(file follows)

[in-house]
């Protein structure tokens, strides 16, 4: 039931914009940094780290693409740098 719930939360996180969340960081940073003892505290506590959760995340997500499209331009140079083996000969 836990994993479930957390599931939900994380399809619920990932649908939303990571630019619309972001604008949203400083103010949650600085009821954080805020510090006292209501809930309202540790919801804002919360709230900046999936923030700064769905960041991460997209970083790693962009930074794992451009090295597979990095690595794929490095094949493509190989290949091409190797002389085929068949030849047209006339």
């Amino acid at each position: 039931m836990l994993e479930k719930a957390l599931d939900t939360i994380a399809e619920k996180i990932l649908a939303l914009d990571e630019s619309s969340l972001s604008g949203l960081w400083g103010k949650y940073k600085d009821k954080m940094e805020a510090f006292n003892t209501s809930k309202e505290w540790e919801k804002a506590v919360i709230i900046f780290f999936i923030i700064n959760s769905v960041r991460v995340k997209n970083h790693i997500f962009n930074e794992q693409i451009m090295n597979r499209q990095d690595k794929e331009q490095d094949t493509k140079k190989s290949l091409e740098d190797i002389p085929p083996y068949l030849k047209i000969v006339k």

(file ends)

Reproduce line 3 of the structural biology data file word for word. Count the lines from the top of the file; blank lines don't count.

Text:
């Amino acid at each position: 039931m836990l994993e479930k719930a957390l599931d939900t939360i994380a399809e619920k996180i990932l649908a939303l914009d990571e630019s619309s969340l972001s604008g949203l960081w400083g103010k949650y940073k600085d009821k954080m940094e805020a510090f006292n003892t209501s809930k309202e505290w540790e919801k804002a506590v919360i709230i900046f780290f999936i923030i700064n959760s769905v960041r991460v995340k997209n970083h790693i997500f962009n930074e794992q693409i451009m090295n597979r499209q990095d690595k794929e331009q490095d094949t493509k140079k190989s290949l091409e740098d190797i002389p085929p083996y068949l030849k047209i000969v006339k």